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Computing at the Speed of Light

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Massachusetts Institute of Technology graduate student Sergio Cantu.

Massachusetts Institute of Technology graduate student Sergio Cantu studies lasers to increase computational speed and security.

Credit: Bryce Vickmark

Massachusetts Institute of Technology researcher Sergio Cantu studies how light can act as an information carrier in computing and calculating.

Although light's unmatched speed could support extremely fast and efficient computing, the speed also presents challenges in future computing applications, according to Cantu.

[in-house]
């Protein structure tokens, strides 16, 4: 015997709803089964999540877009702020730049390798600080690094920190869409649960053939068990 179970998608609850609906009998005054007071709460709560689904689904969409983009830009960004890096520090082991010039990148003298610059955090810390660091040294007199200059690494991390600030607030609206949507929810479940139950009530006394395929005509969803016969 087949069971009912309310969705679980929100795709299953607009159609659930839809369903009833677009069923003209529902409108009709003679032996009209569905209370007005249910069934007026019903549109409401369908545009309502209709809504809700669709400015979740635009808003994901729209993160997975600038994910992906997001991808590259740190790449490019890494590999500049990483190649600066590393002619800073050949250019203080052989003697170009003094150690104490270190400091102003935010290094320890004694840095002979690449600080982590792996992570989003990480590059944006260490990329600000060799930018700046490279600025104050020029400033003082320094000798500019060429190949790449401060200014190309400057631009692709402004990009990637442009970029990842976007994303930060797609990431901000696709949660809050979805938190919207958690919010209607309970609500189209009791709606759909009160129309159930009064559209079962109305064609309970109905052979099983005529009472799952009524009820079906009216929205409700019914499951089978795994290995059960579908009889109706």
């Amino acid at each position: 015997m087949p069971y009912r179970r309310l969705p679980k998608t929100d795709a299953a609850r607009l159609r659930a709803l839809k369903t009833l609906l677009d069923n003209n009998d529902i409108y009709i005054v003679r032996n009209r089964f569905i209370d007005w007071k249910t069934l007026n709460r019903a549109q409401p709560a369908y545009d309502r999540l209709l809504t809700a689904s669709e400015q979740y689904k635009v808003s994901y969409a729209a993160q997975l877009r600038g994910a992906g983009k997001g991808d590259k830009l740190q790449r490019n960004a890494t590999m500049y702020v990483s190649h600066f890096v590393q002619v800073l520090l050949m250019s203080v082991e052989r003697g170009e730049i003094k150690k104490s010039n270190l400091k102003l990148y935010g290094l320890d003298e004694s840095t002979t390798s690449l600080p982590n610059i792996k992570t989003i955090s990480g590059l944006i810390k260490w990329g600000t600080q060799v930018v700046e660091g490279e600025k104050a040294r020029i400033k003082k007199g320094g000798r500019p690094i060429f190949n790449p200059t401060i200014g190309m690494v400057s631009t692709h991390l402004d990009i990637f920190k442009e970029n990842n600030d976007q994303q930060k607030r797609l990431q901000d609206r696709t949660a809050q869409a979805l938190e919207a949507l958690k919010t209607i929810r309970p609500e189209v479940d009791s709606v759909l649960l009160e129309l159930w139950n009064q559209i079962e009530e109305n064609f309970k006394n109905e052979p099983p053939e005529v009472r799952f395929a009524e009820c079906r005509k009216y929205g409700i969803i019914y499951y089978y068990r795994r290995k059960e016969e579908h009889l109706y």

One of the techniques Cantu and colleagues are experimenting with is called electromagnetically induced transparency, which enables scientists to slow the speed of propagation of light while it travels through an atomic gas to about 100 meters per second. The slowed speed of propagation of light enables researchers to manipulate matter one unit of light at a time.

The researchers found they were able to map specific interactions between light and atoms, and use that as a way to transmit and exchange information. "[Each wavelength of] light interacts differently with matter, and can be used to transmit a diversity of information," Cantu says.

He notes quantum computing technology can lead to very secure communications. "I usually only send people pictures of cats, but they're very secure pictures of cats," Cantu jokes. "But the point of quantum computing is that it will allow you to interact with the world much more securely, and for me that's a huge advantage no matter who you are or what you're sending."

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